We often hear about large crowdsourced security testing platforms with tens or hundreds of thousands of registered ethical hackers (or security researchers). But if you read closely the published reports from these same platforms, only around 5-10% of security researchers have received rewards.
For example, take a look at the Google Vulnerability Reward Program, which paid out $3.4 million in 2018, and you will notice that only 317 security researchers were paid.
So it seems, the ‘crowd’ may not be as large as some people think. The “real” crowd of active participants that are actually contributing may actually be quite small, even if there are a lot of “registered users” on a platform. It could be the case, too, that some participants are just trying their luck by spamming bug bounty programs with invalid bugs.
Not the most efficient model
While crowdsourced security testing may deliver useful and sometimes surprising results, it is not the most efficient use of scarce cybersecurity resources.
Facebook awarded $1.1 million to security researchers in 2018. But only 700 reported vulnerabilities were awarded out of 17,800 reports. This means just 4% of reports were considered valid.
Considering that 17,000 reports were rejected, how much waste are we looking at? Let’s suppose a security researcher spends 2 hours finding and reporting a bug and Facebook takes 30 minutes to triage (verify the validity of a bug). Taking the median salary for information security analysts of $47.28 per hour based on data from the U.S. Bureau of Labor Statistics, we are looking at $2 million worth of man-hours wasted – double that of the awards paid out. And remember, this does not even include the time spent by security researchers that did not result in a report submission.
While security researchers do not get paid if they do not produce results, someone is still paying for resources to perform triage. If you are running your own bug bounty program, that someone is you paying a security team to handle the incoming bug reports. Even if you are using a managed bug bounty service, that someone is still you, paying the crowdsourced security testing platform.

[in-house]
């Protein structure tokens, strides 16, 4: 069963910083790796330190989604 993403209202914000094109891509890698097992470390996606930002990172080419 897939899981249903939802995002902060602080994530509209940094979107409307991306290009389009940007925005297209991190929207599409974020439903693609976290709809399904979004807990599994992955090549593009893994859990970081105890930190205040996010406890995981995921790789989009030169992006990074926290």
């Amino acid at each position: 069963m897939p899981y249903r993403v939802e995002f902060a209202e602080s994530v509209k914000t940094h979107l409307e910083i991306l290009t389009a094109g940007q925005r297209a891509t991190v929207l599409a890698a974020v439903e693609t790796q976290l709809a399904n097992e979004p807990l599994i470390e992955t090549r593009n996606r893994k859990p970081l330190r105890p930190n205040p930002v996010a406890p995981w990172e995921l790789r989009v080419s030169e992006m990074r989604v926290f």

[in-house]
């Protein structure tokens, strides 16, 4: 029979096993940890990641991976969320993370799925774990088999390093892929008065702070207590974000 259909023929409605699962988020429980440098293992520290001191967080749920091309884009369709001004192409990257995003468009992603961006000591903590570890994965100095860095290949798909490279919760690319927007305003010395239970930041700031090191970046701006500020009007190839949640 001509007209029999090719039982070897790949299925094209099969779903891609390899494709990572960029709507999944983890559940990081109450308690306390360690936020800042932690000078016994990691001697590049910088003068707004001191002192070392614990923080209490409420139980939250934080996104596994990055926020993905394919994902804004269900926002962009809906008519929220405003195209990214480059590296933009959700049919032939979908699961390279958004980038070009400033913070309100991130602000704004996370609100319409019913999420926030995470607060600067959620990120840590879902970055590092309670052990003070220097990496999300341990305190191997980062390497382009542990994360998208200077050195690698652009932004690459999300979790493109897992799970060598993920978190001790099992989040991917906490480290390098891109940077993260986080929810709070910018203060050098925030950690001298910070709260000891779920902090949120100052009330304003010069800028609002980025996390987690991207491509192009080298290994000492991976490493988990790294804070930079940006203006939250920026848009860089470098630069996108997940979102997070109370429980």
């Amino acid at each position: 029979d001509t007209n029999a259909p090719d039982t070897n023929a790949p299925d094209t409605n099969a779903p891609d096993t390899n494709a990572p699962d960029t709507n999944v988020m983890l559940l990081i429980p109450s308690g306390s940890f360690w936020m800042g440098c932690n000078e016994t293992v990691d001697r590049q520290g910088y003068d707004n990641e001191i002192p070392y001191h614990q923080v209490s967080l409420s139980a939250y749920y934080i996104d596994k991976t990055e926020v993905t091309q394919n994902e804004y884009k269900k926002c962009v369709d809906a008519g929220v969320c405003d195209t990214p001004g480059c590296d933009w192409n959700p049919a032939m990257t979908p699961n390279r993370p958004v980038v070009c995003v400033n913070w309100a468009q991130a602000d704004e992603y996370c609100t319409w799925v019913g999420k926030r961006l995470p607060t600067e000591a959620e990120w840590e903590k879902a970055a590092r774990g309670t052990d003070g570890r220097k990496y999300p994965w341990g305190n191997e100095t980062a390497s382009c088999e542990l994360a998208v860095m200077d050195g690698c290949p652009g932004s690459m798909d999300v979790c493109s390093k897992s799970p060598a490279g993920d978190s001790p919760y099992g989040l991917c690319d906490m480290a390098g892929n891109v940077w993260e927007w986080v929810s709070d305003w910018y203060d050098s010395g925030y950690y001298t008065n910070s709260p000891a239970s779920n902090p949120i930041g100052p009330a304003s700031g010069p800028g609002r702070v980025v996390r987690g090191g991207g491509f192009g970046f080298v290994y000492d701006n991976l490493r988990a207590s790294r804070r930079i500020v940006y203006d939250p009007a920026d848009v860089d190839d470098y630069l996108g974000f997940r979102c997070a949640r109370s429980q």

You’ve probably heard of the Law of Diminishing Returns, which states that in all productive processes, adding more of one factor of production, while holding all others constant, will at some point yield lower incremental per-unit returns. In simple terms, it means doing more gives you “less bang for the buck.”
The Facebook example clearly shows that the program is way past the point of diminishing returns. There may be a lot of reasons why this approach may not be a bad thing when it comes to vulnerability discovery – you may just get that ‘black swan’ vulnerability that could have brought down you entire organization. It’s just not optimal.
So, what’s a better way?
We know that relying on vulnerability scanning using tools is only good for a baseline analysis of potential vulnerabilities. Manual penetration testing gets us closer to mimicking the techniques of cyber attackers but is difficult to achieve on a continuous basis. Going beyond the usual approach and adopting a crowdsourced model can provide an additional proactive layer of continuous vulnerability discovery. However, based on the above, this may no longer be a viable option.
What’s important is designing the right model to increase efficiency and avoid diminishing marginal returns. One way to do this is by limiting participation to an optimal number of skilled security researchers, getting greater visibility into the type of tests being performed and security issues already known. At a time when hackers are becoming more aggressive than ever on a worldwide basis, such a solution might be the only way to protect organizations from future security breaches.